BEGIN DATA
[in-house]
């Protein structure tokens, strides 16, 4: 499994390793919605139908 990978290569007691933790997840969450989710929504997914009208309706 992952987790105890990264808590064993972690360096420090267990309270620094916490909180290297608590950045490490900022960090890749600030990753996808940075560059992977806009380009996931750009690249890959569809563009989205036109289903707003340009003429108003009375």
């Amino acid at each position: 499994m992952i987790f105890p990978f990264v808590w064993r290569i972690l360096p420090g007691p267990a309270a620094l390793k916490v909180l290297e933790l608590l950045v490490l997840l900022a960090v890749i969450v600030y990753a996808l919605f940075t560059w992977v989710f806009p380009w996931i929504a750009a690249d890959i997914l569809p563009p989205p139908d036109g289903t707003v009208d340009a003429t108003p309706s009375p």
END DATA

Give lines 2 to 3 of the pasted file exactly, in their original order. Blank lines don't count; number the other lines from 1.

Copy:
């Protein structure tokens, strides 16, 4: 499994390793919605139908 990978290569007691933790997840969450989710929504997914009208309706 992952987790105890990264808590064993972690360096420090267990309270620094916490909180290297608590950045490490900022960090890749600030990753996808940075560059992977806009380009996931750009690249890959569809563009989205036109289903707003340009003429108003009375």
């Amino acid at each position: 499994m992952i987790f105890p990978f990264v808590w064993r290569i972690l360096p420090g007691p267990a309270a620094l390793k916490v909180l290297e933790l608590l950045v490490l997840l900022a960090v890749i969450v600030y990753a996808l919605f940075t560059w992977v989710f806009p380009w996931i929504a750009a690249d890959i997914l569809p563009p989205p139908d036109g289903t707003v009208d340009a003429t108003p309706s009375p």